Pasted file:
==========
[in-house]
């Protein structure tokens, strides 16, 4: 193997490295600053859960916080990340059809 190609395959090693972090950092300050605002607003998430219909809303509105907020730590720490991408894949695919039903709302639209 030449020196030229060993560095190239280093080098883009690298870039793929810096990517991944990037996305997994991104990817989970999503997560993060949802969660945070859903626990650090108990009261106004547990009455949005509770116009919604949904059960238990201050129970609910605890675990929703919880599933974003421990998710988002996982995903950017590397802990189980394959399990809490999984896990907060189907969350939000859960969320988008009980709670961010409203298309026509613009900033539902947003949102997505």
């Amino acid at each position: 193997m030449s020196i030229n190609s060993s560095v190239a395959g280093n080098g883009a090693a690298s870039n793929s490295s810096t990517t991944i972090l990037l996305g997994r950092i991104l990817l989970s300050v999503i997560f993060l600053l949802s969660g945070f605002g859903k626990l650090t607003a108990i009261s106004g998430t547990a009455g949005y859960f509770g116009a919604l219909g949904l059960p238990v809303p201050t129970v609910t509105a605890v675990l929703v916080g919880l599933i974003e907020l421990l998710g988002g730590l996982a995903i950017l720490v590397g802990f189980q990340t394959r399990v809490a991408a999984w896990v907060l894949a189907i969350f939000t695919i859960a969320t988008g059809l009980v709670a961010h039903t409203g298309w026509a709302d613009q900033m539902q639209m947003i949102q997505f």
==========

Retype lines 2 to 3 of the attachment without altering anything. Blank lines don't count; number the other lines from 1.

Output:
């Protein structure tokens, strides 16, 4: 193997490295600053859960916080990340059809 190609395959090693972090950092300050605002607003998430219909809303509105907020730590720490991408894949695919039903709302639209 030449020196030229060993560095190239280093080098883009690298870039793929810096990517991944990037996305997994991104990817989970999503997560993060949802969660945070859903626990650090108990009261106004547990009455949005509770116009919604949904059960238990201050129970609910605890675990929703919880599933974003421990998710988002996982995903950017590397802990189980394959399990809490999984896990907060189907969350939000859960969320988008009980709670961010409203298309026509613009900033539902947003949102997505």
């Amino acid at each position: 193997m030449s020196i030229n190609s060993s560095v190239a395959g280093n080098g883009a090693a690298s870039n793929s490295s810096t990517t991944i972090l990037l996305g997994r950092i991104l990817l989970s300050v999503i997560f993060l600053l949802s969660g945070f605002g859903k626990l650090t607003a108990i009261s106004g998430t547990a009455g949005y859960f509770g116009a919604l219909g949904l059960p238990v809303p201050t129970v609910t509105a605890v675990l929703v916080g919880l599933i974003e907020l421990l998710g988002g730590l996982a995903i950017l720490v590397g802990f189980q990340t394959r399990v809490a991408a999984w896990v907060l894949a189907i969350f939000t695919i859960a969320t988008g059809l009980v709670a961010h039903t409203g298309w026509a709302d613009q900033m539902q639209m947003i949102q997505f």